The Landgraves of Thuringia
The Ludowing Landgraves of Thuringia
Albrecht II and Friedrich I of Thuringia

Dukes and Princes of other Families
Duke Otto of Northeim
Prince Wilhelm Malte of Putbus

Counts and Local Lords
The Marshals of Ebersburg
The Counts of Everstein
The Counts of Hohnstein
The Lords of Plesse
The Counts of Reichenbach
The Counts of Winzenburg

Feuds and Rebellions

Royal Troubles
Otto IV and Bishop Adalbert II of Magdeburg

Local Feuds
The Lüneburg Succession War
The Thuringian Succession War
The Star Wars


Kings of England

House Plantagenet
Richard Lionheart in Speyer
King Henry IV's Lithuanian Crusade

Normans, Britons, Angevins

Great Noble Houses
The Dukes of Brittany
The Earls of Richmond

Contested Borders

King Stephen's Troubles with King David of Scots


Kings of Scots

House Dunkeld
Malcolm III and Northumbria
Struggle for the Throne: Malcolm III to David I
King David and the Civil War, Part 1
King David and the Civil War, Part 2

Houses Bruce and Stewart
The Early Stewart Kings

Local Troubles

Clan Feuds
MacLeans and MacDonalds
A Scottish Wedding

Scotland and England

The Wars of Independence
Alexander of Argyll
The Fight for Stirling Castle


Welsh Princes

The Princes of Gwynedd
The Rise of House Aberffraw

Wales and England

A History of Rebellion
Llywellyn ap Gruffudd to Owain Glyn Dŵr


Kings of Denmark

House of Knýtlinga
Harald Bluetooth's Flight to Pomerania

Danish Rule in the Baltic Sea

The Duchy of Estonia
Danish Kings and German Sword Brothers


Kings of Norway

Foreign Relations
King Eirik's Scottish Marriages
King Håkon V's Swedish Politics
Beginnings of the Kalmar Union

Feuds and Rebellions

Alv Erlingsson of Tønsberg


Troubles and Alliances

Scandinavian Unity
Beginnings of the Kalmar Union

(Latvia and Estonia)

Contested Territories

Livonian Towns
The History of Mediaeval Riga
The History of Mediaeval Tallinn


Lithuanian Princes

The Geminid Dynasty
Troublesome Cousins - Jogaila and Vytautas

The Northern Crusades

The Wars in Lithuania
The Siege of Vilnius 1390


Royal Dynasties

The Jagiełłonian Kings
Władysław Jagiełło and the Polish-Lithuanian Union

The Northern Crusades

The Conquest of Pomerania / Prussia
The Conquest of Danzig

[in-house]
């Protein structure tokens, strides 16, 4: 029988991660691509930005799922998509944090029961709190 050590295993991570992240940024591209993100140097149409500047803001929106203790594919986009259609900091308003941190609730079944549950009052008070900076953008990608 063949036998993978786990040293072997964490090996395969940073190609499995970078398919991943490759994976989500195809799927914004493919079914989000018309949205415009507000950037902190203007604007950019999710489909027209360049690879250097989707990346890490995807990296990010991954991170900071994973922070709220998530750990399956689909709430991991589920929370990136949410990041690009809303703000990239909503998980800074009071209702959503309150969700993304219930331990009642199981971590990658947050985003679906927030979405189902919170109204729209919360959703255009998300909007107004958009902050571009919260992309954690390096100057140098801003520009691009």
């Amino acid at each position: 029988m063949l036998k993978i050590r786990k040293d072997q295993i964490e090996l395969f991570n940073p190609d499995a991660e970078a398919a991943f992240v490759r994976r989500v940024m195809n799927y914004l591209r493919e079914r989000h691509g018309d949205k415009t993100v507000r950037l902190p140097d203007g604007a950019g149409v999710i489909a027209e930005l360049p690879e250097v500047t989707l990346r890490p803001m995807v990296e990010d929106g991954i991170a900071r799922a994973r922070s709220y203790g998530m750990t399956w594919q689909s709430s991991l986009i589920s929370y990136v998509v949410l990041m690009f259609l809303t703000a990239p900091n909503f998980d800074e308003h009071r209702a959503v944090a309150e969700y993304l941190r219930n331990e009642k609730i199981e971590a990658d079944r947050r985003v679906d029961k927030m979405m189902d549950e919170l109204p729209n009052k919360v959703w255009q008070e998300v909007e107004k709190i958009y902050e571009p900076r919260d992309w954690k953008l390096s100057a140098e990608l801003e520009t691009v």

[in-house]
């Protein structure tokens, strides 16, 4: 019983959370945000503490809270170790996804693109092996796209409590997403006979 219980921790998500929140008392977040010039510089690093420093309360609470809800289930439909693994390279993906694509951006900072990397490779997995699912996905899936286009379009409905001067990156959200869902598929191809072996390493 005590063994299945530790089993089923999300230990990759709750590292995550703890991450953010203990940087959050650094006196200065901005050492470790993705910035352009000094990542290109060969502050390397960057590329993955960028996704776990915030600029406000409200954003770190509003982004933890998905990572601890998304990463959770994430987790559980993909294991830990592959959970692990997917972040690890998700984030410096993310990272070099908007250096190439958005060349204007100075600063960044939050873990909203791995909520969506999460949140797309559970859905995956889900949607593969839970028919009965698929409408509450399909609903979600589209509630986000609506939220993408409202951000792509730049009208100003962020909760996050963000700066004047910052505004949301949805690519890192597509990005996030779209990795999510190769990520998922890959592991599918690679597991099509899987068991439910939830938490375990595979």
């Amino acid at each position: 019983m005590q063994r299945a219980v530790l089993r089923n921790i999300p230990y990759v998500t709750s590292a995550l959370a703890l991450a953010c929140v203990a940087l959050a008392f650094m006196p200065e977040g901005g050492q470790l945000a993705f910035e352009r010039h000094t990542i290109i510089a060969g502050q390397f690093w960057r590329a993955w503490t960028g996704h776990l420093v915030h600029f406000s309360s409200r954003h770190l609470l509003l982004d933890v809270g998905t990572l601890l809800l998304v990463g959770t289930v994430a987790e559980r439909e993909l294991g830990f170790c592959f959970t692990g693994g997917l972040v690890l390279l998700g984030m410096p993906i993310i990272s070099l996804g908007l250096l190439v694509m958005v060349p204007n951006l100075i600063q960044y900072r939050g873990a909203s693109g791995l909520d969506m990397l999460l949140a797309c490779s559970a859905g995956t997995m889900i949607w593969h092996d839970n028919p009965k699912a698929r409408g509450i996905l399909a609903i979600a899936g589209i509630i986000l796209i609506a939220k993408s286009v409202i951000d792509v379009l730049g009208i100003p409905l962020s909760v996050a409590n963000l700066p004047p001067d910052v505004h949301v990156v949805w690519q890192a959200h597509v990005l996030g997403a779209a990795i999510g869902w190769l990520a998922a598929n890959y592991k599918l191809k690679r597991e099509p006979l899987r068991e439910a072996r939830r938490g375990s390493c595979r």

Royal Dynasties

The Bohemian Kings of House Luxembourg
King Sigismund and the Hussite Wars


House Luxembourg
King Sigismund


More to come

Roman History

The Romans at War

Forts and Fortifications

The German Limes
The Cavalry Fort Aalen
Limes Fort Osterburken
Limes Fort Saalburg

The Hadrian's Wall
The Fort at Segedunum / Wallsend

Border Life
Exercise Halls
Mile Castles and Watch Towers
Soldiers' Living Quarters
Cavalry Barracks

Campaigns and Battles

The Romans in Germania

The Pre-Varus Invasion in Germania
Roman Camp Hedemünden
New Finds in 2008

The Battle of the Teutoburg Forest
Museum Park at Kalkriese

The Battle at the Harzhorn

The Batavian Rebellion
A Short Introduction

Roman Militaria

Early Imperial Helmets
Late Roman Helmets
The Negau B Helmet

Weapon Finds at Hedemünden
The pilum

Other Equipment
Roman Saddles

Famous Romans

The Late Empire

The Legend of Alaric's Burial

Roman Life and Religion

Religion and Public Life

Curse Tablets and Good Luck Charms
Isis Worship
Memorial Stones
The Mithras Cult

Public Life
Roman Transport: Barges
Roman Transport: Amphorae and Barrels
Roman Water Supply

Roman Public Baths

Domestic Life

Roman villae
Villa Urbana Longuich
Villa Rustica Wachenheim

Everyday Life
Bathing Habits
Children's Toys
Face Pots

Other Times

Neolithicum to Iron Age


Development of Civilisation
European Bread Museum, Ebergötzen
The Hutewald Project in the Solling
Open Air Museum Oerlinghausen

Neolithic Remains
Stone Burials of the Funnelbeaker Culture
The Necropolis of Oldendorf

Bronze Age / Iron Age
The Nydam Ship


Neolithic Orkney
The Neolithic Landscape of Orkney
Ring of Brodgar
Skara Brae
Life in Skara Brae

Bronze Age / Iron Age
Clava Cairns
The Brochs of Gurness and Midhowe - Their Function in Iron Age Society


Bronze / Iron Age
The Ship Setting of Gnisvärd / Gotland

Post-Mediaeval History

Explorers and Discoveries

Fram Expedition to the North Pole
Fram Expedition to the South Pole

Otto von Guericke and the Magdeburg Hemispheres
Raising a Wreck, Now and Then (Vasa Museum in Stockholm)

History and Literature


The Weimar Classicism


Geological Landscapes: Germany

Baltic Sea Coast
Chalk Cliffs on Rugia
Flint Fields on Rugia

Harz Mountains
Bode Valley and Rosstrappe Cliff
The 'Hübichenstein' Rock
Karst Formations in Southern Harz
The Lonau Falls
The Rhume Springs
Sandstone Formations: Daneil's Cave
Sandstone Formations: Devil's Wall
Sandstone Formations: The Klus Rock

Meissner / Kaufunger Wald
Blue Dome near Eschwege
Diabase and Basalt Formations
Karst Formations
Salt Springs at the Werra

Raised Bog Mecklenbruch
Hannover Cliffs

Geological Landscapes: Great Britain

The Shores of Scotland

Geological Landscapes: Baltic Sea

Geology of the Curonian Spit

Fossils and Other Odd Rocks

Fossilized Ammonites
The Loket Meteorite (Czechia)

Powered by Blogger